Pep Guardiola has claimed he would have quit Manchester City had their financial affairs not been in order.
The City manager defended the club when European governing body UEFA banned them from the Champions League for two years for alleged breaches of Financial Fair Play regulations in 2020.
Guardiola was convinced the club had done no wrong and that stance was later vindicated as City were cleared following an appeal to the Court of Arbitration for Sport.
“Every single word I said in all my press conferences, even if people don’t believe me, every word I said is because I truly, truly, truly believe it,” said Guardiola.
“Why defend the club and the people? Because I work with them.
“And when there are suspicions or people accuse something, I ask, ‘Tell me about that’.
“If they say ‘it is like this or like that’, OK I believe them, because I said to them, ‘If you lie to me, the day after I will not be here, I will be out and you will not be my friend anymore’.”
City were previously punished for Financial Fair Play breaches in 2014 and the resurfacing of the issue led to lots of suspicion and wariness about the club’s affairs.
Guardiola felt this was unfair and he was not impressed when reports emerged that some rival Premier League clubs even attempted to prevent City having their ban suspended during the appeals process.
He said: “What CAS said means a lot to all of us because, at the end, it breaks all the suspicion.
“I cannot forget it was nine teams in the Premier League wanted to sack Manchester City for the league, for the European competitions. They pushed, these nine teams, and I know who they are.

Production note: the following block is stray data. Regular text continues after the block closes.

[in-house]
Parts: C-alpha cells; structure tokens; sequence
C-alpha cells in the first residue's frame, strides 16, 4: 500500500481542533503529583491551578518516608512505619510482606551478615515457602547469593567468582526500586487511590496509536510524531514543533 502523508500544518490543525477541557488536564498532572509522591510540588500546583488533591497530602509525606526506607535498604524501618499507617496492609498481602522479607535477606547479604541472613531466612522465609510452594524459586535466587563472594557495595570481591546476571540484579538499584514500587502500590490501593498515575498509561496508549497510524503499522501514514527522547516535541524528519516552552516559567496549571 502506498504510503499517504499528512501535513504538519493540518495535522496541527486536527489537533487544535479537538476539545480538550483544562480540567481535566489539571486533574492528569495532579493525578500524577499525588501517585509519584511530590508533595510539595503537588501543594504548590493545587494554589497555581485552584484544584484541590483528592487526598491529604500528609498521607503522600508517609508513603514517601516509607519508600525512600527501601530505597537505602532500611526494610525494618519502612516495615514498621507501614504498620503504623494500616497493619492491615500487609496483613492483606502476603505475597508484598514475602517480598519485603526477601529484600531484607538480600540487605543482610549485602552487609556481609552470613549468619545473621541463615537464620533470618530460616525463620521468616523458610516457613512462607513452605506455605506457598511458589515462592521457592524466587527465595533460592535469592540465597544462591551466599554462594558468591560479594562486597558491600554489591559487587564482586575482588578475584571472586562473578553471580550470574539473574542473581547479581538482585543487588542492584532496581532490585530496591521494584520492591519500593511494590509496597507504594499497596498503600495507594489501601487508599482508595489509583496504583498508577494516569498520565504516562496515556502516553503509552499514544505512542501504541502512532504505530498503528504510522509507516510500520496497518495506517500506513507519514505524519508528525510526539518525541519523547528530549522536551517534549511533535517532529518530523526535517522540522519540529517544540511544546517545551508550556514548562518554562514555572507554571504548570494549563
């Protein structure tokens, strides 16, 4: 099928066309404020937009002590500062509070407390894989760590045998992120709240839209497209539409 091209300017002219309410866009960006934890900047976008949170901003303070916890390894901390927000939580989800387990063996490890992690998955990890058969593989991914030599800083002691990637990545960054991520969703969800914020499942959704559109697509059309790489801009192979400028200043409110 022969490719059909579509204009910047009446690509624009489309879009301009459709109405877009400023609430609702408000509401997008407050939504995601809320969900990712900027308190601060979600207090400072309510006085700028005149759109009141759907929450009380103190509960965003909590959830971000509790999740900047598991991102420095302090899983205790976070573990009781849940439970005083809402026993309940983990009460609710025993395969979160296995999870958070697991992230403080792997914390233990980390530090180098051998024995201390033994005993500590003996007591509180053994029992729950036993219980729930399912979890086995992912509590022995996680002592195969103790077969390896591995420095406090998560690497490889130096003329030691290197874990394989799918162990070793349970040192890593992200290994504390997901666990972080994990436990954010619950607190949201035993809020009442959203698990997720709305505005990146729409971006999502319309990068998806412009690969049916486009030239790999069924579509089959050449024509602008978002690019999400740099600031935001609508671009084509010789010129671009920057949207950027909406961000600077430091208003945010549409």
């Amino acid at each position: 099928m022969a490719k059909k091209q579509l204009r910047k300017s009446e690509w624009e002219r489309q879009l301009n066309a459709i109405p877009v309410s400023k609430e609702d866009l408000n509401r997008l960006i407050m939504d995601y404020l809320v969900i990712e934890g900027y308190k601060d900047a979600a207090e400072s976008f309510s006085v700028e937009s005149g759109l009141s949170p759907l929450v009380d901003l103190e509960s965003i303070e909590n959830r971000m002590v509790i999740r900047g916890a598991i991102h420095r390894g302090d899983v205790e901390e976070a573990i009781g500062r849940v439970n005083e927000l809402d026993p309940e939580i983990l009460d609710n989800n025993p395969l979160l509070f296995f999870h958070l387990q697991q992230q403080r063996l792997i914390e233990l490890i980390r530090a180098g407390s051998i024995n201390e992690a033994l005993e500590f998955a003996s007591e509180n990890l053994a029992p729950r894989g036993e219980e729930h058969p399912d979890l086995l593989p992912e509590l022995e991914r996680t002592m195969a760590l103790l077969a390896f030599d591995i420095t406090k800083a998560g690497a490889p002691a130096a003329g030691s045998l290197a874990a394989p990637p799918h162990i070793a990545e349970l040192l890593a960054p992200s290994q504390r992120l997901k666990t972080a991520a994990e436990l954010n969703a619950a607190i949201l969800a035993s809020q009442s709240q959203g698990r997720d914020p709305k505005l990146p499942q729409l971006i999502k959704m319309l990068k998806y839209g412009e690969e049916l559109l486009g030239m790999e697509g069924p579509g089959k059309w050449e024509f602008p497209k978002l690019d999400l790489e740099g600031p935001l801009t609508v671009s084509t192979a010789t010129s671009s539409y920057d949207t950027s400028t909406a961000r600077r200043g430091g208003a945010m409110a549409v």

“So when CAS go there in that moment and say…they did it properly.
“Of course (it could be said it) was a bit of a contradiction for me because maybe I still had belief in the guys who told me what they have done with a situation (in) 2012 or 13.
“I was in Barcelona at that time. Most of the people who were running that are not here now.
“Of course, I would not love it because at the end, what I like the most is to represent a club that does things properly.
“It’s not (just) about winning the Champions League or the Premier League. We want to do well for our people and our fans.”
Guardiola recognises City – five times Premier League champions in the past decade – are in the strong position they are now because of the huge financial input of owner Sheikh Mansour, who took over the club in 2008.
Their path to the top of the table is one Newcastle are now hoping to follow after their own takeover by a Saudi-led consortium earlier this season.
Guardiola, whose side host the Magpies on Sunday, said: “I think the intention is like this.
“With Sheikh Mansour and these incredible facilities, and the CEO to get resources and the sponsors and everything, we are where we are.
“I didn’t speak with the owners of Newcastle but I think they’re going to try to do it. If they are going to do it or not, I don’t know. Nobody knows.”